This blog was originally published on October 7, 2014 to address the shift towards remote work that many workplaces have been adopting over the last few years. However, we hope that this information will be helpful as many more organizations are now enforcing remote work policies to prevent the spread of COVID-19 (Novel Coronavirus).
Employees get to skip the commute, save on gas, sleep in an extra few minutes, and work in their pajamas! And, perhaps not surprisingly, studies also show that those who work from home report higher levels of job satisfaction. Having employees work outside of the office saves the employer money on space and furniture. In addition, some studies have shown that remote employees take fewer vacation days, are less likely to turn over, and actually have increased productivity. Sounds like a win-win. However, not all individuals are well-suited for this independence. It’s important to keep in mind that there are some who are more likely to be successful working remotely than others.One of the perks that many companies seem to be offering to these days is allowing their employees to work remotely. It’s easy to do with current employees since you probably have a good idea of who they are and how they work, but what about hiring someone new who will likely always be working remotely? It’s probably a little intimidating, and possibly a little frightening, to give your new employees this kind of freedom, but there are so many great benefits for both sides.
The competencies below are certainly nice to have in any employee but when hiring employees who will be working remotely these shift from the “nice to have” to “critical.” During the selection process, be sure to get a good measure of these competencies from candidates you are considering who will work outside the office.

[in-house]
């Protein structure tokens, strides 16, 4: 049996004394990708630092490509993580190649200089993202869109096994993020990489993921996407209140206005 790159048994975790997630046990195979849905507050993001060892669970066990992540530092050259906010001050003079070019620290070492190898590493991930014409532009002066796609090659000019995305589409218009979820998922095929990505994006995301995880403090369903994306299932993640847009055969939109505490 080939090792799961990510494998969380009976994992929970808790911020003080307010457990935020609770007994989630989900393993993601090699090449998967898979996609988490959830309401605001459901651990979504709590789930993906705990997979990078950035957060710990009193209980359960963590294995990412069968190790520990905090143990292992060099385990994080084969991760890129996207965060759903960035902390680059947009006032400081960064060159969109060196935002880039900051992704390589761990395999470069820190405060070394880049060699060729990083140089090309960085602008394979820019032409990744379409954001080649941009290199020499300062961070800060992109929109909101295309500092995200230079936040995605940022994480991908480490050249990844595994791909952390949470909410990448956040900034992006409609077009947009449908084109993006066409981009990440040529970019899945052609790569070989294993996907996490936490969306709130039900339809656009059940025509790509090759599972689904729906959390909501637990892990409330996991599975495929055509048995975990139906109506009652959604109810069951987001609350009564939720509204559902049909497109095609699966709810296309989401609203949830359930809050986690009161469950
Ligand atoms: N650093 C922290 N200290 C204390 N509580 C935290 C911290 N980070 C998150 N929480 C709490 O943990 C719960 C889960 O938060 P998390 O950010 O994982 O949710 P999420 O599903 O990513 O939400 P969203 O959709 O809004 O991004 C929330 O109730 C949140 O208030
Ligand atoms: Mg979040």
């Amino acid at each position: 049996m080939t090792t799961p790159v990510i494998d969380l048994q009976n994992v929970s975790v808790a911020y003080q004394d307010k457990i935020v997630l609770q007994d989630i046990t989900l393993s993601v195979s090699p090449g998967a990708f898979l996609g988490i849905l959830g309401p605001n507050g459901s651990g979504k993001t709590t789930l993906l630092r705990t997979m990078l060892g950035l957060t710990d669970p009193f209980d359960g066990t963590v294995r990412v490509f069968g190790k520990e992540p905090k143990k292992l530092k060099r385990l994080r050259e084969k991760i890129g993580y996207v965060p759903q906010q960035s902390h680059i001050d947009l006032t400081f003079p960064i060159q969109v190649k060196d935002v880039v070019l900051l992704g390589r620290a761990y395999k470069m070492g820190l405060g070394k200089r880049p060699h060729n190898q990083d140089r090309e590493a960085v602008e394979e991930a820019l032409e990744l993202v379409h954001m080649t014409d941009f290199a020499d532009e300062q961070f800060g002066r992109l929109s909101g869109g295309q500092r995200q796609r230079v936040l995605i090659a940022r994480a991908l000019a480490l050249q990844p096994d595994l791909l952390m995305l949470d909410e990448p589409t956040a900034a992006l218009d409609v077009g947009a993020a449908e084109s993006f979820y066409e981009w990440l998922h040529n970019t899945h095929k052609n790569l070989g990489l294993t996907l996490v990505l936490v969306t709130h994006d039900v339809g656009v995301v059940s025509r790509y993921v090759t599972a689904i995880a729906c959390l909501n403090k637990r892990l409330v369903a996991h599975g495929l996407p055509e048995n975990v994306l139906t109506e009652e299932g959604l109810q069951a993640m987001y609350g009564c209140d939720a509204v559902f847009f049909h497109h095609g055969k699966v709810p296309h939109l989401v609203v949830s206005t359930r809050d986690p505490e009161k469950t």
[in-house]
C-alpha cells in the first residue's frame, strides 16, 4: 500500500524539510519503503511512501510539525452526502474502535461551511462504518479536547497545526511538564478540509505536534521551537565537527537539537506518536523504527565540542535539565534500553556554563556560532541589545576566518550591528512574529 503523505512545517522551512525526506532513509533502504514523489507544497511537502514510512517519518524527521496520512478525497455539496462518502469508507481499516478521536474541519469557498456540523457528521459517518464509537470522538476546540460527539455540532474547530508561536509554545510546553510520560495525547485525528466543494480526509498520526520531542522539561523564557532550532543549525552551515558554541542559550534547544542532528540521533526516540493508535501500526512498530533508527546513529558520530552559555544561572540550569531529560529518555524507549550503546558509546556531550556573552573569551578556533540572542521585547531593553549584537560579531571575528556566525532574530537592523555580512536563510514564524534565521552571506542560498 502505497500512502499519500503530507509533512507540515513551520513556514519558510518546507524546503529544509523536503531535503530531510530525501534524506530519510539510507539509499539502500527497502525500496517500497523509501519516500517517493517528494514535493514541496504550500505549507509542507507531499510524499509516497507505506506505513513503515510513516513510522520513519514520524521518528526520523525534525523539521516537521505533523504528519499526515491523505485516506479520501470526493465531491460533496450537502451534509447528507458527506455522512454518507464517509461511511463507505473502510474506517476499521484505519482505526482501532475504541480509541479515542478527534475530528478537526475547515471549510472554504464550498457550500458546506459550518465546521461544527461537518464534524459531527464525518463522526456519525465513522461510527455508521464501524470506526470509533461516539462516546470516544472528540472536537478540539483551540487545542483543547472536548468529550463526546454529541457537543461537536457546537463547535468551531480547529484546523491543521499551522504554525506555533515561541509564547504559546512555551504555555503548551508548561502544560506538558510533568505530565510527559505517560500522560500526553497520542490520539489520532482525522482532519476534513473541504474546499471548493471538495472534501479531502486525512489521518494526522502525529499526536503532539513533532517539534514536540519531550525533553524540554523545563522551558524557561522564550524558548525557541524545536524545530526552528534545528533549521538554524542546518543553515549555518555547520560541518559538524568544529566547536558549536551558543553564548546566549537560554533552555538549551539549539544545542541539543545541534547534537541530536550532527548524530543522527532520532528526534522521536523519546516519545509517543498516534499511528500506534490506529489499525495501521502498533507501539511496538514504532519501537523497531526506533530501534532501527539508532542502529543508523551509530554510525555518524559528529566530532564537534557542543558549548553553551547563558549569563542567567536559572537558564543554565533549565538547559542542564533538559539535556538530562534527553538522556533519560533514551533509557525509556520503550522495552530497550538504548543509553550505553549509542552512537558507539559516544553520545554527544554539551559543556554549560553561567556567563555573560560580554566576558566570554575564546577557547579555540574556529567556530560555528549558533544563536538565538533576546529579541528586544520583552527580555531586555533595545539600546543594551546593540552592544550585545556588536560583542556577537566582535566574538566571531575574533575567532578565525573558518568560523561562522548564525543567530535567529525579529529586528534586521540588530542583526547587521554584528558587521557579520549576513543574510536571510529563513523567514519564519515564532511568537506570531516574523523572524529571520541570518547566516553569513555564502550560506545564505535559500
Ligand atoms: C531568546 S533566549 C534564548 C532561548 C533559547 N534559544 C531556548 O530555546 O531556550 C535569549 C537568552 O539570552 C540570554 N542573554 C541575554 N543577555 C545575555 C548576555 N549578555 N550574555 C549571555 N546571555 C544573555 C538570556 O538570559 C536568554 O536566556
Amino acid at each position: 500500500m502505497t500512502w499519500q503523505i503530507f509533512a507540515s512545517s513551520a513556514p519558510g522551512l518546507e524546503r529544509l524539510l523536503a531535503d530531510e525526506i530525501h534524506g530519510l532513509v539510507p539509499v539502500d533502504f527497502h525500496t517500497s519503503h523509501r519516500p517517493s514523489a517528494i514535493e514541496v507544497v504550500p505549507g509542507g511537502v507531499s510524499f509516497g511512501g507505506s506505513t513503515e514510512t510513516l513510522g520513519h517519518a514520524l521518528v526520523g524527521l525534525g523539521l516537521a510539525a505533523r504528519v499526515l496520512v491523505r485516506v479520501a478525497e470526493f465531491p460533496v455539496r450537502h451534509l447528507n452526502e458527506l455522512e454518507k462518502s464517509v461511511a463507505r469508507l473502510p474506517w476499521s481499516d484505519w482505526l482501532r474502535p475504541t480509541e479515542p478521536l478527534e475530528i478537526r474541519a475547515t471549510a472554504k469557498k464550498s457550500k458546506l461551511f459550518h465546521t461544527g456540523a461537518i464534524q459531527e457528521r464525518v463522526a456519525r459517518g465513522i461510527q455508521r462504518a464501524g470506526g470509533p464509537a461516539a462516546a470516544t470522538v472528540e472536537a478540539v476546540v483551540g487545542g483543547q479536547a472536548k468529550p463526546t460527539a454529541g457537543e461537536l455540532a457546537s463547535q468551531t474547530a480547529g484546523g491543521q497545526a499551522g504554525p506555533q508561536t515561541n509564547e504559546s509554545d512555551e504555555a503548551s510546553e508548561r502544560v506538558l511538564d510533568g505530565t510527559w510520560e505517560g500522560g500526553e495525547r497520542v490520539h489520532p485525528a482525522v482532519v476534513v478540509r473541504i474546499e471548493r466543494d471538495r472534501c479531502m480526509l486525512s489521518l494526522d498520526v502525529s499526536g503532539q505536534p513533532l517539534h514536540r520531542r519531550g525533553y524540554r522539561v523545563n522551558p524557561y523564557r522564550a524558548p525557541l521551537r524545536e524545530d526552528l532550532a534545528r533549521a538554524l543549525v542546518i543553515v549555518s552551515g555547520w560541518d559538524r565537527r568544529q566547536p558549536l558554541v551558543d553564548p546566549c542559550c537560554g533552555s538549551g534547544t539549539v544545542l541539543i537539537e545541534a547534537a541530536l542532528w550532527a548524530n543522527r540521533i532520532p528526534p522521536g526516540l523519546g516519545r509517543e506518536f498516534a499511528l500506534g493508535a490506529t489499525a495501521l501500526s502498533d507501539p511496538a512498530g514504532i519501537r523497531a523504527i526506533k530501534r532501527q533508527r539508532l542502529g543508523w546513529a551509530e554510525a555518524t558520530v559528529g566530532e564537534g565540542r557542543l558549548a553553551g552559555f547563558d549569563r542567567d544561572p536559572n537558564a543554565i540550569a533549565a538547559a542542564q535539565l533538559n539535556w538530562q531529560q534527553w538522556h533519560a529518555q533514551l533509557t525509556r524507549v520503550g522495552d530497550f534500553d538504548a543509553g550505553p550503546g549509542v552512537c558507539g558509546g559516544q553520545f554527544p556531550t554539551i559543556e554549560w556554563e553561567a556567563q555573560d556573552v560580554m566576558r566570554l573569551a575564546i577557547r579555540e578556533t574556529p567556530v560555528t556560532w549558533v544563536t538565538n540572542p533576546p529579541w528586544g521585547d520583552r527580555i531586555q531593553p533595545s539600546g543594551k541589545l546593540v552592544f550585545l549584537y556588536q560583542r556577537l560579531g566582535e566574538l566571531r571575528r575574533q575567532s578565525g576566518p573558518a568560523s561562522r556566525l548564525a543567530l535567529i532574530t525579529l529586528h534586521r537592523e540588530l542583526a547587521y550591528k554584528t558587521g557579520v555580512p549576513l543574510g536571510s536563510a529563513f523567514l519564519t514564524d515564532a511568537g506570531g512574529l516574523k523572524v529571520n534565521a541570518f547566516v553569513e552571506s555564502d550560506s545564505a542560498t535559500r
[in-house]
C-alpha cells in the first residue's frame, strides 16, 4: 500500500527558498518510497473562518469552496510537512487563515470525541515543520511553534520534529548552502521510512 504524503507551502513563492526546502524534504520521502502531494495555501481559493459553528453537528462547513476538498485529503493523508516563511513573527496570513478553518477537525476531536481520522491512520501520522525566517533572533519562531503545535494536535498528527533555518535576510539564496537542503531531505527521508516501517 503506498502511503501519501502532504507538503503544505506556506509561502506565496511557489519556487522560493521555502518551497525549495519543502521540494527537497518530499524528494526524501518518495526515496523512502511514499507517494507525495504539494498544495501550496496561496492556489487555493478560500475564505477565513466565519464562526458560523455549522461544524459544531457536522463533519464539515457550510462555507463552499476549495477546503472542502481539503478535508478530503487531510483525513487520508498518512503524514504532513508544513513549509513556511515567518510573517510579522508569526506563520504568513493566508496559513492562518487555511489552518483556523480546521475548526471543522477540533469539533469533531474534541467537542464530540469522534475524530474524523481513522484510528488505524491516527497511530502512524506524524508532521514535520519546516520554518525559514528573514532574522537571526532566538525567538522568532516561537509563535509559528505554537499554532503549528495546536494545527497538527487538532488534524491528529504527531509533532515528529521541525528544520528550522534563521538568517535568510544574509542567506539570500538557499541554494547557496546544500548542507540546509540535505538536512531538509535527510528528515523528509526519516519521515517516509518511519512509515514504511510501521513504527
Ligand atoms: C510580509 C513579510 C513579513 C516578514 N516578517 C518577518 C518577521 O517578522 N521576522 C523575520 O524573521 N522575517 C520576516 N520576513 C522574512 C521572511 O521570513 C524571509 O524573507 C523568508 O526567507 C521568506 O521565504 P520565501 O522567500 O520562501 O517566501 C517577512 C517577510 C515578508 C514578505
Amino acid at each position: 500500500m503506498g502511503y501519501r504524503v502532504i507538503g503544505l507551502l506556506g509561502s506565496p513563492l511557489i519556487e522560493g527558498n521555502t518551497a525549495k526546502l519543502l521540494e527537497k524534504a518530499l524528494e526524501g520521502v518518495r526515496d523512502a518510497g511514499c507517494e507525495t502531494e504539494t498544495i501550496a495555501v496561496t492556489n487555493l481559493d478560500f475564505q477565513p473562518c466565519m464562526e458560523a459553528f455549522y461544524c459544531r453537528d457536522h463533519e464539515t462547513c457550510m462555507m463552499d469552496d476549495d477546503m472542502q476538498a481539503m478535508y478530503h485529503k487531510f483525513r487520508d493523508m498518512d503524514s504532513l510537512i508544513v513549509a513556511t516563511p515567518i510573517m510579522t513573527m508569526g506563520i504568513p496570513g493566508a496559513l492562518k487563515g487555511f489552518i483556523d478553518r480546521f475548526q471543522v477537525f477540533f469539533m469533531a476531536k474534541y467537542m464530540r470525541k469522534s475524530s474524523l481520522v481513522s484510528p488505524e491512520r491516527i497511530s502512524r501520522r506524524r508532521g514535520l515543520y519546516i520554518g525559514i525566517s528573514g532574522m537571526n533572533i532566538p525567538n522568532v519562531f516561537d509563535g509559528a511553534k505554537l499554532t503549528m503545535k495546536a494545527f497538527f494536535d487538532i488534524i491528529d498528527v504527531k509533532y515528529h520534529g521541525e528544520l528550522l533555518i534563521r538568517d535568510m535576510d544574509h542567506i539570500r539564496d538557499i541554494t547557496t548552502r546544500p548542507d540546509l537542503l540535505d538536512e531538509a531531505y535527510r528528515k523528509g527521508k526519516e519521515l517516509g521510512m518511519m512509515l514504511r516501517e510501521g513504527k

Because remote employees are just that – remote – there likely isn’t anyone standing behind them to ensure necessary tasks are being completed. As such, it’s important that employers look for a candidate who is a self-starter rather than a candidate who prefers to wait for direction from others.
When you’re not surrounded by managers and colleagues throughout the workday, there is the opportunity to work less or give a decreased effort to the work being produced. Though it may be tempting for everyone to take a long, leisurely lunch, an employee who is committed and feels a sense of ownership is less likely to slack off. Look for candidates who are likely to align their behaviors to the organization’s goals and ideals to be sure they’ll put the success of the project and the company ahead of their desire for an extended lunch.
The flexibility that working from home allows can be a blessing and a curse. You can sleep in until right before you need to start your day; but you may also end up working later hours as the lines between being on and off the clock are blurred. In order for remote employees to be successful, they need to have strong time management skills. They’ll need to be able to estimate the amount of time and other resources necessary to complete their work and plan and execute accordingly.
Realistic Job Preview
It’s also important that employers give candidates as realistic a job preview as possible. What can the candidate expect should they be hired into this role? Logistically, will they be responsible for their computer, internet, phone, or will the company reimburse? Will they need to reach out with weekly updates on what has been accomplished? Are they simply responsible for getting the job done and have the flexibility to do so whenever is convenient for them? Giving candidates this preview of the job gives them another important data point to determine if working remotely – in addition to the work itself – will be a good fit.
Focusing on these traits will give you a good idea of how that candidate will function when they’re working remotely. With that knowledge, you’ll be able to make a great hire. Next time you’re tasked with hiring a remote employee – make sure you measure for these traits.